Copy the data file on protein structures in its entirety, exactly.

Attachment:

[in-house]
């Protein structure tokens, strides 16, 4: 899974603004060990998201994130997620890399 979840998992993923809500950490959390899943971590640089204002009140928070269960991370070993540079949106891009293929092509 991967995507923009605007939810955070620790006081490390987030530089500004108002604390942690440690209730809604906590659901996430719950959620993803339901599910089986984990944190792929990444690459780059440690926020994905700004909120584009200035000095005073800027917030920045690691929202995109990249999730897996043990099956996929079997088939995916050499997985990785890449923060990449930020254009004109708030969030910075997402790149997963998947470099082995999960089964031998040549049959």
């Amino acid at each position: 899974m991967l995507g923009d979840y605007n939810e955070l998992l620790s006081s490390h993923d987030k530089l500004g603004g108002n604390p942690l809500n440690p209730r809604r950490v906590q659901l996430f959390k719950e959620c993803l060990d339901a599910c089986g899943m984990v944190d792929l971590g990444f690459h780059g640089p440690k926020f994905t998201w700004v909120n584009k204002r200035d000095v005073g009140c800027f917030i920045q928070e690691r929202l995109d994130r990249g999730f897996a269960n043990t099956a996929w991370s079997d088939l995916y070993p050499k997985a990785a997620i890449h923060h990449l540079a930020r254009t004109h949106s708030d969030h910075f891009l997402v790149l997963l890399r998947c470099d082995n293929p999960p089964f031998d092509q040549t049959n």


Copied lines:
[in-house]
């Protein structure tokens, strides 16, 4: 899974603004060990998201994130997620890399 979840998992993923809500950490959390899943971590640089204002009140928070269960991370070993540079949106891009293929092509 991967995507923009605007939810955070620790006081490390987030530089500004108002604390942690440690209730809604906590659901996430719950959620993803339901599910089986984990944190792929990444690459780059440690926020994905700004909120584009200035000095005073800027917030920045690691929202995109990249999730897996043990099956996929079997088939995916050499997985990785890449923060990449930020254009004109708030969030910075997402790149997963998947470099082995999960089964031998040549049959």
């Amino acid at each position: 899974m991967l995507g923009d979840y605007n939810e955070l998992l620790s006081s490390h993923d987030k530089l500004g603004g108002n604390p942690l809500n440690p209730r809604r950490v906590q659901l996430f959390k719950e959620c993803l060990d339901a599910c089986g899943m984990v944190d792929l971590g990444f690459h780059g640089p440690k926020f994905t998201w700004v909120n584009k204002r200035d000095v005073g009140c800027f917030i920045q928070e690691r929202l995109d994130r990249g999730f897996a269960n043990t099956a996929w991370s079997d088939l995916y070993p050499k997985a990785a997620i890449h923060h990449l540079a930020r254009t004109h949106s708030d969030h910075f891009l997402v790149l997963l890399r998947c470099d082995n293929p999960p089964f031998d092509q040549t049959n």